Thursday, January 10, 2008

Blizzard's Unintended Consequences

Blizzard is the undisputed king of polish in the MMO landscape but they sure seem to suffer from short sightedness in their game mechanics sometimes. Maybe this is not because of any fault of their own but rather the size of the game they manage. Its hard to predict the effects of a patch on a virtual world when it has over 8 millions random variables running around. A high amount of players definitely seems to increase the odds of someone finding a way to exploit any new changes. Human nature and competition makes sure knowledge of the exploit spreads quickly. Lets look at some recent unintended consequences Blizzard created and ignore the classics like Hakkar's Curse of Blood incident.


AFK Reporting Feature

The Why?
Alterac Valley was suppose to be the ultimate PvP experience in World of Warcraft but has never quite lived up to its imagined glory. After two zone revamps Blizzard decided that it was impossible to balance since so many players were using methods to stay AFK in the starting caves. This was more a problem on the Horde side then the Alliance though make no doubts but sides had plenty of slackers.

The Unintended Consequence
The reporting feature was suppose to prevent players from being able to farm honor by sitting around AFK in the battlegrounds. In Alterac Valley it initially made the odds more fair but within a few weeks people had figured out places on the map where they could go AFK and still look like they were in battle. Even worse the newest form of Alterac Valley gave little honor to the loosing side. Originally thought to discourage being AFK all it did was force them into all the other battlegrounds.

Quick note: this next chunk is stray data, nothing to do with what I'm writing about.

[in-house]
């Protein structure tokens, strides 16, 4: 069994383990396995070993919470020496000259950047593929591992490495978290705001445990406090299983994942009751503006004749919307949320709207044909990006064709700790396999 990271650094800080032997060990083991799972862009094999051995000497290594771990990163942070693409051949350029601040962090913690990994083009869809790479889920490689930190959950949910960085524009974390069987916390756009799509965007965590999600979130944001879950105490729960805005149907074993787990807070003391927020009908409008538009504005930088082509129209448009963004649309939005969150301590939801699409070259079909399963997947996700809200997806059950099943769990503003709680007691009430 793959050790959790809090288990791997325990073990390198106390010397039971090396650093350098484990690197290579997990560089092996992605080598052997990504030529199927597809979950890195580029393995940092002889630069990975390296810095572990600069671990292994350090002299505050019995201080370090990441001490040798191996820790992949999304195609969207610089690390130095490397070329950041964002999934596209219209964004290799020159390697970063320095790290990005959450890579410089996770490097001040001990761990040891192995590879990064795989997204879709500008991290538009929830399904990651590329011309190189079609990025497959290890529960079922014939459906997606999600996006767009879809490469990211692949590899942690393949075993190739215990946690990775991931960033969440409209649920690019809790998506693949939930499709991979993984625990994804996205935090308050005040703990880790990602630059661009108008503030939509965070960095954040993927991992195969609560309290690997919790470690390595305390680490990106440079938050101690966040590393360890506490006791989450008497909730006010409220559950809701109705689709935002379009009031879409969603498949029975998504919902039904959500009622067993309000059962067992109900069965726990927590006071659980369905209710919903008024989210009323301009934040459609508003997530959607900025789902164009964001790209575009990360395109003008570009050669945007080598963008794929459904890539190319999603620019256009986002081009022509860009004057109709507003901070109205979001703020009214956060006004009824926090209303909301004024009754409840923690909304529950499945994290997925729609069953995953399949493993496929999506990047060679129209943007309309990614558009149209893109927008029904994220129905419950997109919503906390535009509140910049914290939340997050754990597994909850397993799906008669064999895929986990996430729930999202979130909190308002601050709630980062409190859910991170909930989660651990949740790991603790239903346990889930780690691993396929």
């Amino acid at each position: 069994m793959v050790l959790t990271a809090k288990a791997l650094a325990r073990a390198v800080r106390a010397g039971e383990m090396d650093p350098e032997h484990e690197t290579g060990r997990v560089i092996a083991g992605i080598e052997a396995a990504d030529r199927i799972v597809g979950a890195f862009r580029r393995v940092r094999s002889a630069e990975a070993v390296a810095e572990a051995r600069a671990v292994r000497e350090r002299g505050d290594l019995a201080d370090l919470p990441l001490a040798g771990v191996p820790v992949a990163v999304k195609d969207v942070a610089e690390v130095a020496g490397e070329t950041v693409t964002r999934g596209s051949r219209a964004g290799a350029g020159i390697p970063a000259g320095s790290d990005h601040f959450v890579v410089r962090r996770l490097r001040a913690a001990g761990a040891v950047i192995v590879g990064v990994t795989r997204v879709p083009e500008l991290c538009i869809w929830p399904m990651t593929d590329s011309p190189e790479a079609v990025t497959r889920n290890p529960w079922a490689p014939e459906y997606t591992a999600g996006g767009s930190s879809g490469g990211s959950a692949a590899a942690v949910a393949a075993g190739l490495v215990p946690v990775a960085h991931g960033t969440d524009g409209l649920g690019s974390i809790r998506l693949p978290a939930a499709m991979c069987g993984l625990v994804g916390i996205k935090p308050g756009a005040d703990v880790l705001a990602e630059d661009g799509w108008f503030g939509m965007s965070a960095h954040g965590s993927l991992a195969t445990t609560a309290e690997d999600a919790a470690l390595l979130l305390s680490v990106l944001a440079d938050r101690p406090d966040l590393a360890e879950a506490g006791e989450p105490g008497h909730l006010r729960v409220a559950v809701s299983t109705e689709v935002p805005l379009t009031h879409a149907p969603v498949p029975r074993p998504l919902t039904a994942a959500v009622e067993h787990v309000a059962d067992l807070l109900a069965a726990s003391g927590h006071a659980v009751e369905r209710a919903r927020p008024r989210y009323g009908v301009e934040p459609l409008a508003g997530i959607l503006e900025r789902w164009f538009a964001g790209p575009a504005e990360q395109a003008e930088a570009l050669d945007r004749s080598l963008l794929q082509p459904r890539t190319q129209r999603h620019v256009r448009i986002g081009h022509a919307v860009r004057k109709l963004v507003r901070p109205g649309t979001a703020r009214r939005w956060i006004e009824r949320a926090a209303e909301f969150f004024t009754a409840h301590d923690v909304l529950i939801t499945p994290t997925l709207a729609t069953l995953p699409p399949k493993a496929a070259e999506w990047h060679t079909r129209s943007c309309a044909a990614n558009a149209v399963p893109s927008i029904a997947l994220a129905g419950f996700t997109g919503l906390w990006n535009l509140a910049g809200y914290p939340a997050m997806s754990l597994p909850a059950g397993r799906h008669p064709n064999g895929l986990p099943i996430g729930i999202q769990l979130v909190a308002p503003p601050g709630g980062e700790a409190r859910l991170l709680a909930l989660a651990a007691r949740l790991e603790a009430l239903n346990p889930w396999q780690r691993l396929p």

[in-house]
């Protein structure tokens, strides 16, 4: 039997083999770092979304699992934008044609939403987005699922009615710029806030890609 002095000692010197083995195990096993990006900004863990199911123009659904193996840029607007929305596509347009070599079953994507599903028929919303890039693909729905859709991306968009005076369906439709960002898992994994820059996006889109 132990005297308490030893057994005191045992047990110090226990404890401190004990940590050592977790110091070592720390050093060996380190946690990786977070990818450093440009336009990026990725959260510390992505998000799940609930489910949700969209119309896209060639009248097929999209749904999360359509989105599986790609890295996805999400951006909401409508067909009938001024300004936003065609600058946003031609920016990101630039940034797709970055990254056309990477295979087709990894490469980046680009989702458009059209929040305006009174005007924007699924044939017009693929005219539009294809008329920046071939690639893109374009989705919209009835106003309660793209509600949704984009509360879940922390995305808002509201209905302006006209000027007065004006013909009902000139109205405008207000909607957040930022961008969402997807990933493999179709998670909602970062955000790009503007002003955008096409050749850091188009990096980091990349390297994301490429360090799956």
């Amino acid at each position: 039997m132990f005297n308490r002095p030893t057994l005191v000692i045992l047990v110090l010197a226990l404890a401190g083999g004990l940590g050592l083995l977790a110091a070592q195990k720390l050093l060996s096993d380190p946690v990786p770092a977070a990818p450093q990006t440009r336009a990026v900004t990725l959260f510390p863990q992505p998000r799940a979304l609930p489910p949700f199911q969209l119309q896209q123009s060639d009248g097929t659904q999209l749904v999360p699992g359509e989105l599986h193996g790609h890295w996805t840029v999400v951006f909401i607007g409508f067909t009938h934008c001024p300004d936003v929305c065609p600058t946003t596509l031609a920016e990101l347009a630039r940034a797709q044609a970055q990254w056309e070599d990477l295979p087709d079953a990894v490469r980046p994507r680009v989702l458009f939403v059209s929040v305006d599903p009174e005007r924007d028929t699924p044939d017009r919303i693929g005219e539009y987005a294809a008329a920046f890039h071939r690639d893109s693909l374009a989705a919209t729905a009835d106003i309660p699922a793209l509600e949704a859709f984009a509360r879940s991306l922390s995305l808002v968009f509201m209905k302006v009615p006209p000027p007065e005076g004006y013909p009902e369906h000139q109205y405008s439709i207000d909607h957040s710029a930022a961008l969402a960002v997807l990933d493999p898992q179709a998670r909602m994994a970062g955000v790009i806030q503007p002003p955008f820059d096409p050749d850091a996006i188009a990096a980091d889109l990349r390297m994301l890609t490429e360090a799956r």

The Causes
1) Blizzard should have know that making Arena Season 1 rewards available for honor would make people looking for easy ways to earn honor. 2) They might have guess that the reporting tool was only effective in long games because the amount of time it took the tool to flag someone AFK. 3) And they definitely should have known that victories in Alterac Valley were usually very one sided and it might not be the best thing in the world to make it so the losing side gained little honor. Add all three factors together and you now have the situation today with even more AFKers spread across all battlegrounds.


Required Arena Ratings and Smurfing

The Why?
Blizzard noticed the trend of raiders only participating in arena games so they could save up points for epic quality weapons. It was much easier to get weapons from arenas then raiding because of the lack of a weapon token system in PvE content. To prevent this trend Blizzard put a rating requirement on season 3 weapons when they came out.

The Unintended Consequence
People Starting selling spots on high rated arena teams. Blizzard created a personal arena rating in season 3 to prevent this practice but it soon became apparent there was already another exploit in use. This exploit was called Smurfing and involved players using multiple dummy teams to feed a single team easy victories late at night. A lot of the top winners of Arena Season 2 were caught using this method which of course meant that most of Blizzard's development on the rating requirement was negated.